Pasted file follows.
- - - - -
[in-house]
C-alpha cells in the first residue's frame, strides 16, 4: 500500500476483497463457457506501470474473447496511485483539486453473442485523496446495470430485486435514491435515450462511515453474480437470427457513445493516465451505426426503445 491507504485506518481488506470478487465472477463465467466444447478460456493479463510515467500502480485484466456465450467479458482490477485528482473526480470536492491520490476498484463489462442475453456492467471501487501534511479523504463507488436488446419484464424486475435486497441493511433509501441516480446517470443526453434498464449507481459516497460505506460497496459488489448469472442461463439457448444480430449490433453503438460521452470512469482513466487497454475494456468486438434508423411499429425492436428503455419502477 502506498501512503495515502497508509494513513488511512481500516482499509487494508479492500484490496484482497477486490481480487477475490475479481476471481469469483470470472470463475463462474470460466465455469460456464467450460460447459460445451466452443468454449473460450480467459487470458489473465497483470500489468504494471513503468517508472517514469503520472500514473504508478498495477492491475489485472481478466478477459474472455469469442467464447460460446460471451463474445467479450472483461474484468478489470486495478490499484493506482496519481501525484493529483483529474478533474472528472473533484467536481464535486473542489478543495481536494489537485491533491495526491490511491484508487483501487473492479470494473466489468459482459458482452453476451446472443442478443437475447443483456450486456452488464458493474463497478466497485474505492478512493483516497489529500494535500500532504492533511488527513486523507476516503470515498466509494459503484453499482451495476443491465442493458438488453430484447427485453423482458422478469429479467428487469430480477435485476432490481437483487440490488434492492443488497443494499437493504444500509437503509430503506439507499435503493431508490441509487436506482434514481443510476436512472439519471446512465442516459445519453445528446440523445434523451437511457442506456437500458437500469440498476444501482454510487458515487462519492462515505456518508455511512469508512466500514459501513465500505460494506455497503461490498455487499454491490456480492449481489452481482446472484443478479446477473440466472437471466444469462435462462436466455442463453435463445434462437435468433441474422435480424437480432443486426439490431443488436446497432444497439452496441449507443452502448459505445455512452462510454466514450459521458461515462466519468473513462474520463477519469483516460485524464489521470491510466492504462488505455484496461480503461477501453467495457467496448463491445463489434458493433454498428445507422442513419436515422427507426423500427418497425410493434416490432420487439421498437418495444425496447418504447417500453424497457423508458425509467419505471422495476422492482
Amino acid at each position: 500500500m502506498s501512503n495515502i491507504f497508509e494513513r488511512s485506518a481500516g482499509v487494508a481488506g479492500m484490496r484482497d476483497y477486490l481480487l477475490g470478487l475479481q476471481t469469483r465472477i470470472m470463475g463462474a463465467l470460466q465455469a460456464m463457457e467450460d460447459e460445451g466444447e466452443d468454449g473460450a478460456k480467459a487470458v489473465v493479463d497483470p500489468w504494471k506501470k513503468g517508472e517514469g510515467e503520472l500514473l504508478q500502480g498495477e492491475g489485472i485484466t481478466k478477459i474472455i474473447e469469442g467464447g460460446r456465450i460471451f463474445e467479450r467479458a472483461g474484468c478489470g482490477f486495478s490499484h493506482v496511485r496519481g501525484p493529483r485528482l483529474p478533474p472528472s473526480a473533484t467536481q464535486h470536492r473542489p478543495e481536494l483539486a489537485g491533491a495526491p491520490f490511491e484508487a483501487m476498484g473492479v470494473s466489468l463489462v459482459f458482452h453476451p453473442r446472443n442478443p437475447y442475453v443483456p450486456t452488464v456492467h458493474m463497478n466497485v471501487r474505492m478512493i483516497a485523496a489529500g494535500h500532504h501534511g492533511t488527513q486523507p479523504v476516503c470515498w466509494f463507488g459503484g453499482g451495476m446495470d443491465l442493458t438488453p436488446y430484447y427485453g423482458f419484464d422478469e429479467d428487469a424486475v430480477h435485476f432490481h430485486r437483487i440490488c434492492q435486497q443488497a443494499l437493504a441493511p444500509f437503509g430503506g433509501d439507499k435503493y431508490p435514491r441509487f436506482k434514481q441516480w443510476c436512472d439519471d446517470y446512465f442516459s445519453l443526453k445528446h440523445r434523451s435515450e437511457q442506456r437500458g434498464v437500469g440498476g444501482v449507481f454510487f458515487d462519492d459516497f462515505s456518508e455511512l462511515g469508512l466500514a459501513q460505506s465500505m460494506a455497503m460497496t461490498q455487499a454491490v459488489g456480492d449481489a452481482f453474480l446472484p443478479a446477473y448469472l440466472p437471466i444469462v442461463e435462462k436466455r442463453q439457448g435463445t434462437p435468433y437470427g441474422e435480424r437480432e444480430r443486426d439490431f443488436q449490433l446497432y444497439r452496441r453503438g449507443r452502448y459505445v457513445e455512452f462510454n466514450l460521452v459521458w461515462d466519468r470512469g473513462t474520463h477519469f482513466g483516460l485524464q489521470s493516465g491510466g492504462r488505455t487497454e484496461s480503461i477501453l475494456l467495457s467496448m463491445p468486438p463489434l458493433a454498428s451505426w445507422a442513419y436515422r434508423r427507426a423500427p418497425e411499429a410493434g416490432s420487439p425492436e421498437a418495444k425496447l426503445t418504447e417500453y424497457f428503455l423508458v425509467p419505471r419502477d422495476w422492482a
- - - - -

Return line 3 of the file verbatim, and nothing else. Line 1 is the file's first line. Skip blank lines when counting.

Amino acid at each position: 500500500m502506498s501512503n495515502i491507504f497508509e494513513r488511512s485506518a481500516g482499509v487494508a481488506g479492500m484490496r484482497d476483497y477486490l481480487l477475490g470478487l475479481q476471481t469469483r465472477i470470472m470463475g463462474a463465467l470460466q465455469a460456464m463457457e467450460d460447459e460445451g466444447e466452443d468454449g473460450a478460456k480467459a487470458v489473465v493479463d497483470p500489468w504494471k506501470k513503468g517508472e517514469g510515467e503520472l500514473l504508478q500502480g498495477e492491475g489485472i485484466t481478466k478477459i474472455i474473447e469469442g467464447g460460446r456465450i460471451f463474445e467479450r467479458a472483461g474484468c478489470g482490477f486495478s490499484h493506482v496511485r496519481g501525484p493529483r485528482l483529474p478533474p472528472s473526480a473533484t467536481q464535486h470536492r473542489p478543495e481536494l483539486a489537485g491533491a495526491p491520490f490511491e484508487a483501487m476498484g473492479v470494473s466489468l463489462v459482459f458482452h453476451p453473442r446472443n442478443p437475447y442475453v443483456p450486456t452488464v456492467h458493474m463497478n466497485v471501487r474505492m478512493i483516497a485523496a489529500g494535500h500532504h501534511g492533511t488527513q486523507p479523504v476516503c470515498w466509494f463507488g459503484g453499482g451495476m446495470d443491465l442493458t438488453p436488446y430484447y427485453g423482458f419484464d422478469e429479467d428487469a424486475v430480477h435485476f432490481h430485486r437483487i440490488c434492492q435486497q443488497a443494499l437493504a441493511p444500509f437503509g430503506g433509501d439507499k435503493y431508490p435514491r441509487f436506482k434514481q441516480w443510476c436512472d439519471d446517470y446512465f442516459s445519453l443526453k445528446h440523445r434523451s435515450e437511457q442506456r437500458g434498464v437500469g440498476g444501482v449507481f454510487f458515487d462519492d459516497f462515505s456518508e455511512l462511515g469508512l466500514a459501513q460505506s465500505m460494506a455497503m460497496t461490498q455487499a454491490v459488489g456480492d449481489a452481482f453474480l446472484p443478479a446477473y448469472l440466472p437471466i444469462v442461463e435462462k436466455r442463453q439457448g435463445t434462437p435468433y437470427g441474422e435480424r437480432e444480430r443486426d439490431f443488436q449490433l446497432y444497439r452496441r453503438g449507443r452502448y459505445v457513445e455512452f462510454n466514450l460521452v459521458w461515462d466519468r470512469g473513462t474520463h477519469f482513466g483516460l485524464q489521470s493516465g491510466g492504462r488505455t487497454e484496461s480503461i477501453l475494456l467495457s467496448m463491445p468486438p463489434l458493433a454498428s451505426w445507422a442513419y436515422r434508423r427507426a423500427p418497425e411499429a410493434g416490432s420487439p425492436e421498437a418495444k425496447l426503445t418504447e417500453y424497457f428503455l423508458v425509467p419505471r419502477d422495476w422492482a